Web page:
Premier's Office
Release Date:
Thursday, 20 February 2020 - 2:53pm


THURSDAY, 20th February, 2020
10:00 a.m.

Update on BVI Airports Authority

Mister Speaker, the Board of Directors of the BVI Airports Authority (BVIAA) has developed a vision to ensure that the air service delivery to the territory is both enhanced and increased, which ties into the overall vision of the Government of the Virgin Islands.

Since the beginning of 2020, the Board, together with the Management and Staff of the Authority, has been working tirelessly to ensure that its vision bear fruits during the 2020 calendar year. They have been working to build capacity and revenue generation capability, improve service delivery, and to increase the airlift access for Virgin Islanders, residents and visitors.

This will greatly enhance the inbound and outbound logistics for our tourism and business sectors upon which our 2020 Budget and medium-to-long-term vision is premised.

Permit me to provide an update on the work that has been done by the BVIAA, and the Authority’s plans, since my last report to this Honourable House in December of last year.

New Systems and Initiatives

The BVIAA continues to strive towards self-reliance with the continued implementation of a number of initiatives geared towards improving reliability of systems, improving revenue streams, reducing losses and improving regulatory compliance. The new systems and initiatives include:

  1. Implementation of the In-transit lounge,
  2. Imminent completion of the CIP lounge,
  3. Lifting of the Single Engine restriction at the Taddy Bay International Airport
  4. Emergency Response Training,
  5. Imminent Implementation of the EASE system,
  6. the purchase of two Oshkosh Fire Appliance, and
  7. implementation of maintenance tracking software.
  • 138 passengers have used the in-transit lounge since it was opened on 1 February, 2020. Mister Speaker, I repeat 138 passengers have used the in-transit lounge since it was opened on 1 February, 2020.  It has been operating smoothly with no reported hitches or security breaches.

Mister Speaker, this is a classic example of the BVIAA making maximum use of what they already have to increase the Authority’s revenue generation without heavy spending, and for this initiative the Board and management of the BVIAA must be commended. The Authority repurposed a previously underutilised space to create this in-transit lounge.

With growing frequency, airlines are using our airport at Beef Island as a transit hub to other Caribbean airports. Air passengers who are transiting through the TB Lettsome International Airport to catch connecting flights to their final destination in other countries will utilize this facility to make their connections. Transiting passengers are charged a $10 levy which is attached to the cost of their ticket.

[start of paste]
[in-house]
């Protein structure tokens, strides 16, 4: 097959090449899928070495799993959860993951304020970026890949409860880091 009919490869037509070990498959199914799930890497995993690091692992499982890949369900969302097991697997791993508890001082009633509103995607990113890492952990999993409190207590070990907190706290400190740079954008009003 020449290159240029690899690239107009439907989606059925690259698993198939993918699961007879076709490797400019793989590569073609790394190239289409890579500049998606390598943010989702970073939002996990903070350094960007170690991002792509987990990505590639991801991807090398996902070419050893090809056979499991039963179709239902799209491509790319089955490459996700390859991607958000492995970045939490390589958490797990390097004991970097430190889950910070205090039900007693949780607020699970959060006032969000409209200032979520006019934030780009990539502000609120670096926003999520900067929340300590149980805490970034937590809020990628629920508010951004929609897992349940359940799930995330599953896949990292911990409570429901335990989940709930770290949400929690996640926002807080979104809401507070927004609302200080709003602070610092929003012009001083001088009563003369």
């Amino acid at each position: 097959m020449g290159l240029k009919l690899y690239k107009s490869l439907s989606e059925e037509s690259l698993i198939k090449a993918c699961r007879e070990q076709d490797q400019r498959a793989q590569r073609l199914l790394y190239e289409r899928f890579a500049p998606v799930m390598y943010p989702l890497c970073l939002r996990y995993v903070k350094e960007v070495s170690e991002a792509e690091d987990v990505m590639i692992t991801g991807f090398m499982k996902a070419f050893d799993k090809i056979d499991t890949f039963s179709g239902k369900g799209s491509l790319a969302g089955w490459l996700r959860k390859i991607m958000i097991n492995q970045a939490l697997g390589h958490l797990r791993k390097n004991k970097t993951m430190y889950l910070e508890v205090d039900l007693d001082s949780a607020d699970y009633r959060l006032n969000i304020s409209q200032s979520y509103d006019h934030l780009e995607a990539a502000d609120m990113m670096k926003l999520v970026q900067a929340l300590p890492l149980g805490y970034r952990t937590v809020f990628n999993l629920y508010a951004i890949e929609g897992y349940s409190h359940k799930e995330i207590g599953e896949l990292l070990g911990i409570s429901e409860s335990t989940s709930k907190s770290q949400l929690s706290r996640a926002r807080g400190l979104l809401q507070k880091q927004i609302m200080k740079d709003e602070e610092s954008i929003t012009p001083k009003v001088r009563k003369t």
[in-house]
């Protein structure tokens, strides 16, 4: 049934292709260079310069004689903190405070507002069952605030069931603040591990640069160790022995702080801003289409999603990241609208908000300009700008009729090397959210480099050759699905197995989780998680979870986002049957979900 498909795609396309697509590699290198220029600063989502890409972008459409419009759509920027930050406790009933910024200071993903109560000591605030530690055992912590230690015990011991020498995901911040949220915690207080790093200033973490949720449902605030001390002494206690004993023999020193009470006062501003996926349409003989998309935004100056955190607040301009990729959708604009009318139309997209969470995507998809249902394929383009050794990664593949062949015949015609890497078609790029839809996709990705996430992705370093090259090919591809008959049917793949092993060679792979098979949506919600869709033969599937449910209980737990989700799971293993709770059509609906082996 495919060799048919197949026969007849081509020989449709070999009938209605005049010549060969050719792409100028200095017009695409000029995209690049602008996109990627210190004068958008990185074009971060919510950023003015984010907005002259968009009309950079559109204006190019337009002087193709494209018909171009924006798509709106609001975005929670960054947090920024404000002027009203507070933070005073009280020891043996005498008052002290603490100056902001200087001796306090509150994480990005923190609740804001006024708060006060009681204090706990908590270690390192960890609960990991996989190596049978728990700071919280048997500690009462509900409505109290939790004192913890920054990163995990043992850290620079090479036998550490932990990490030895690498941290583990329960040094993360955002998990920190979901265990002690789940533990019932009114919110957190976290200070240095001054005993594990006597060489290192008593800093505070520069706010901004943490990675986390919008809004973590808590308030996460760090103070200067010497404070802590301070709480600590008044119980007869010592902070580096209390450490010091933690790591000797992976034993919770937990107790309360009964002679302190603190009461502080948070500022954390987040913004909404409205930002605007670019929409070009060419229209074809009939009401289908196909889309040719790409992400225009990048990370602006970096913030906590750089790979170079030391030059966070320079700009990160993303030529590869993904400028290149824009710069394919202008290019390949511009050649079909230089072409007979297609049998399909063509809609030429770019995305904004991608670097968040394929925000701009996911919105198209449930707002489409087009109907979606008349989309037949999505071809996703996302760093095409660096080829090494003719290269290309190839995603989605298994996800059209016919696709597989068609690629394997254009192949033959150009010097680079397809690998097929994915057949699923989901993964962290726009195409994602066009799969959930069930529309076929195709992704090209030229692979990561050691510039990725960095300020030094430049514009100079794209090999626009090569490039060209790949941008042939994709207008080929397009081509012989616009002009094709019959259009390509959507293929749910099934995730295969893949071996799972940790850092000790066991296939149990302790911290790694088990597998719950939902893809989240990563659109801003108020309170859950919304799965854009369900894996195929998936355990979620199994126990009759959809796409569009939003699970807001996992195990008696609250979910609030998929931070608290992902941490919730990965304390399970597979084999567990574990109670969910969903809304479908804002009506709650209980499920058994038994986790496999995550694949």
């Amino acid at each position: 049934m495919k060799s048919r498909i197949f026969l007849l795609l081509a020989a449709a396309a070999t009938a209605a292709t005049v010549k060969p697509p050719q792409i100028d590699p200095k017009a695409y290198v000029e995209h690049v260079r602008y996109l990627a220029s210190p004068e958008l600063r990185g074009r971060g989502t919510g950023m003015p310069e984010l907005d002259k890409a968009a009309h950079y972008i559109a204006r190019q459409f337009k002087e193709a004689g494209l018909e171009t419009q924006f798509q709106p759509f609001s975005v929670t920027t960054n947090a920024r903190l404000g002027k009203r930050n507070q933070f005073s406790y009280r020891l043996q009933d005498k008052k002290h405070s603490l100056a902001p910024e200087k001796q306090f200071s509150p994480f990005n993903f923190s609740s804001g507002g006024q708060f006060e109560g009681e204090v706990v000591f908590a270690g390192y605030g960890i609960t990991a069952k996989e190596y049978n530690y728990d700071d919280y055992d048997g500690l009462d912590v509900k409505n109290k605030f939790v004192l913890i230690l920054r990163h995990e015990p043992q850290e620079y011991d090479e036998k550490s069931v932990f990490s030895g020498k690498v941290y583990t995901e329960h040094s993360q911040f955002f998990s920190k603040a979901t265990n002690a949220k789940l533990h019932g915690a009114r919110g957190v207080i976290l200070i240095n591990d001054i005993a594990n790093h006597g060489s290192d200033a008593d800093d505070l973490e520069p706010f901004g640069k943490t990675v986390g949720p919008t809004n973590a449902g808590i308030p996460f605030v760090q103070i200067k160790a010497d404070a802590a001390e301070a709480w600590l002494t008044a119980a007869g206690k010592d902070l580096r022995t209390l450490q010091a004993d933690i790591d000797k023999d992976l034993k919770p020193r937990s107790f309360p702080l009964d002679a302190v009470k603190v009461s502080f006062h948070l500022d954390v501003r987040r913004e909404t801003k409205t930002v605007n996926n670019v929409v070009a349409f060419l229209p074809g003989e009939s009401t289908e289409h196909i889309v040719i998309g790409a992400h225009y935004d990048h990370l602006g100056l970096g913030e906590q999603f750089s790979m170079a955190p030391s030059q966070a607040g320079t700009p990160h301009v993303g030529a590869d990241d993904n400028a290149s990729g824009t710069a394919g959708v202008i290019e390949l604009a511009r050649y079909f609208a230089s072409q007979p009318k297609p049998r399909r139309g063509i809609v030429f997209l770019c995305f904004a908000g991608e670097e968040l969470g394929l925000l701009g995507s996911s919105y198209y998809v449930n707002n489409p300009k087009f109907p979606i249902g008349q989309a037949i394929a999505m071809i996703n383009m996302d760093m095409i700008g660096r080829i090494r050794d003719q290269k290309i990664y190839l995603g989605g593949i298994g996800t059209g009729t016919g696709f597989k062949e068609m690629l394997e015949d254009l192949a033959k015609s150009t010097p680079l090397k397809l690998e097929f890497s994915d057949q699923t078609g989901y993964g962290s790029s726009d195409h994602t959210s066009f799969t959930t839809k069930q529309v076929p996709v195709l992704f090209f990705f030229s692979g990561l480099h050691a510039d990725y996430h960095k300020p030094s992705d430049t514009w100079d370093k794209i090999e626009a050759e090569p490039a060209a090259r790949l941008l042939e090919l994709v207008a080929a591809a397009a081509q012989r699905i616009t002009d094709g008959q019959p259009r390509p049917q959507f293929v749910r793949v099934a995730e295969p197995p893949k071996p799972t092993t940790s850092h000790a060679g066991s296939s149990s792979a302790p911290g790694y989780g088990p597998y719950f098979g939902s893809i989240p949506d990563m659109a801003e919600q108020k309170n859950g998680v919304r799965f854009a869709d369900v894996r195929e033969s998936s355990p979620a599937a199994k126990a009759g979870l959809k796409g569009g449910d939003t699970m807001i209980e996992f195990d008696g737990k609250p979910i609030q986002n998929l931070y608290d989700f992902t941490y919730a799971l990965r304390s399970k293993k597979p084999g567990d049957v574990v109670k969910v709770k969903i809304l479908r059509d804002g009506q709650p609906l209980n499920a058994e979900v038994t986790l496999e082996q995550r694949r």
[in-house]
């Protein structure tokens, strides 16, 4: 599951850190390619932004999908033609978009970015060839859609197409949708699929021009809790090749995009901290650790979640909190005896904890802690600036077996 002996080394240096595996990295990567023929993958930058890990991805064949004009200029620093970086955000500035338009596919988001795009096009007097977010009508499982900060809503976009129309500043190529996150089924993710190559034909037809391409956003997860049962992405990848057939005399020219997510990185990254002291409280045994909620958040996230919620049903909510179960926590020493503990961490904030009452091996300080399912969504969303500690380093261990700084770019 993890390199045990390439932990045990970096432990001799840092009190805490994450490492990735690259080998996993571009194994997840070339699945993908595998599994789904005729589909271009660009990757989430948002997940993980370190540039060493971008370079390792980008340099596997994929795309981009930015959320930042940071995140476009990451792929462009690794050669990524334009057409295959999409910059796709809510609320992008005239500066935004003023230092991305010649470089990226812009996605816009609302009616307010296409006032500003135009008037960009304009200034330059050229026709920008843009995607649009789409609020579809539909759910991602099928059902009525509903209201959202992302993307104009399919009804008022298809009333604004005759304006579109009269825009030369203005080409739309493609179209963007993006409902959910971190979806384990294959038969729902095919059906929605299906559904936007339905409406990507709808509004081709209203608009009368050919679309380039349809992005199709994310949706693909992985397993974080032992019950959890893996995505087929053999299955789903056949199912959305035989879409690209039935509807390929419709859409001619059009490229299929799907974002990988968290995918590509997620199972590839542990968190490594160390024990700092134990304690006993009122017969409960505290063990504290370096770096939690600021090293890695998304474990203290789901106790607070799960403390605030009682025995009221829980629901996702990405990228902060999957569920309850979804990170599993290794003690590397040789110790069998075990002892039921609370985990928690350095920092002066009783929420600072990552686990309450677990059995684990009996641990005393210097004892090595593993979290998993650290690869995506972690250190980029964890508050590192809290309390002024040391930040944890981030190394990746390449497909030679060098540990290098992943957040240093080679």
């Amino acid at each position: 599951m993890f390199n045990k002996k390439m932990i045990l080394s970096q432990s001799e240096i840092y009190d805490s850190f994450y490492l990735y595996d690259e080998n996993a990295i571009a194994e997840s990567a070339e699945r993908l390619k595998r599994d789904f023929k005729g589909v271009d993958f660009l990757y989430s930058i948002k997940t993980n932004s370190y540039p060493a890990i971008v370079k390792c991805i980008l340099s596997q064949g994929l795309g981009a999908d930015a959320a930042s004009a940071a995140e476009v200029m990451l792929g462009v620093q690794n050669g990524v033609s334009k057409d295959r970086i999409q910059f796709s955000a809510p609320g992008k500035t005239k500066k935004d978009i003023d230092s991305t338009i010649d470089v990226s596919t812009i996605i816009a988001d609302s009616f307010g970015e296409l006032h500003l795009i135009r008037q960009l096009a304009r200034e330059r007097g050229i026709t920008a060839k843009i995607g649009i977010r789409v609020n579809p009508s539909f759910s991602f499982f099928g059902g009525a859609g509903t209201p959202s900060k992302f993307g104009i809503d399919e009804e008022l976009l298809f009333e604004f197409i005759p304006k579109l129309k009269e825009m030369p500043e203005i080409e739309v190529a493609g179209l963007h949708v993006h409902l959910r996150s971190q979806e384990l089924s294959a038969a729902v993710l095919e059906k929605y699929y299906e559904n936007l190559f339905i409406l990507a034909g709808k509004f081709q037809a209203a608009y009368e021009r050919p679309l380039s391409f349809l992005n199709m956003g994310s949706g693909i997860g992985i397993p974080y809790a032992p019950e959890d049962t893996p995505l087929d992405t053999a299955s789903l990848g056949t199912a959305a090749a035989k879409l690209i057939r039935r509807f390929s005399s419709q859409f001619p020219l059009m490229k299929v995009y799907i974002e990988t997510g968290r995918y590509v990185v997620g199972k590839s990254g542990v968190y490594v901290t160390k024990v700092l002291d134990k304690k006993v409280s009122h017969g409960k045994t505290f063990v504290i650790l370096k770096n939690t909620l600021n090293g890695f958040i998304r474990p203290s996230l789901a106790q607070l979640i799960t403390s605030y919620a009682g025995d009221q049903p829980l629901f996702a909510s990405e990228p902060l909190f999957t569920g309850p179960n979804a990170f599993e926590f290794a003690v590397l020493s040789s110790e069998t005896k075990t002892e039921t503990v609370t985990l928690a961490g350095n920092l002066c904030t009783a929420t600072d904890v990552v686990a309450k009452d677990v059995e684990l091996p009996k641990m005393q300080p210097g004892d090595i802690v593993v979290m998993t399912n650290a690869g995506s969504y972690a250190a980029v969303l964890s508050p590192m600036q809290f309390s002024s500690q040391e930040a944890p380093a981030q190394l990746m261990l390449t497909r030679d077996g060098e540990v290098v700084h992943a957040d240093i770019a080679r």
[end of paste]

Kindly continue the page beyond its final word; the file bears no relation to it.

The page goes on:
Airline operators are already indicating that the in-transit lounge is impacting positively on the experience of transiting passengers and this will encourage growth in this aspect of our airport business.

Further improvements to cover the walkway leading up to the lounge are planned to better cater to in-transit passengers during, for example, adverse weather conditions.

  • The Commercially Important Person (CIP) lounge is 95% complete and is expected to open its doors to the public on 15 March, 2020. The space has amenities such as a mini bar, conference room and seating for up to 21 persons and is part of the BVIAA’s drive to improve the product at the Terrance B. Lettsome International Airport.

Again, the BVIAA has repurposed previously underutilized space to create this revenue earning facility. Passengers who desire to use the CIP lounge will pay a fee to use it.

Lounges of this type are common features in most modern airports. They improve passenger experience and significantly boost revenue.

  • Since 3 February 2020, BVIAA has been conducting training with PAHO in emergency care and treatment, Mass Casualty Management and Incident Command. Seventy-five persons have been trained in these areas from the Air Traffic Services Unit, Operations Department, Security Unit, Rescue and Fire Fighting Unit. Members of the Royal Virgin Islands Police Force are also taking part in the training. The training will be used to jumpstart a complete review of the BVIAA’s emergency response procedures to ensure that current techniques are relevant and effective.
  • Work has begun at the Oshkosh Facility is Wisconsin USA on two new fire appliances. We expect that the Oshkosh Global Strikers will arrive in BVI in December 2020. This will also improve the safety at our airport and prevent interruption in operations as occurred last year due to the condition of our aged units.
  • At the end of January, BVIAA installed new maintenance software from Prodigiq a company based in Silicon Valley, California. The software is being used to better track maintenance issues at the airport and the time and resources needed to fix them. This data will then be used to determine where resources need to be allocated or what equipment needs to be replaced to reduce the maintenance issues at the Aerodrome.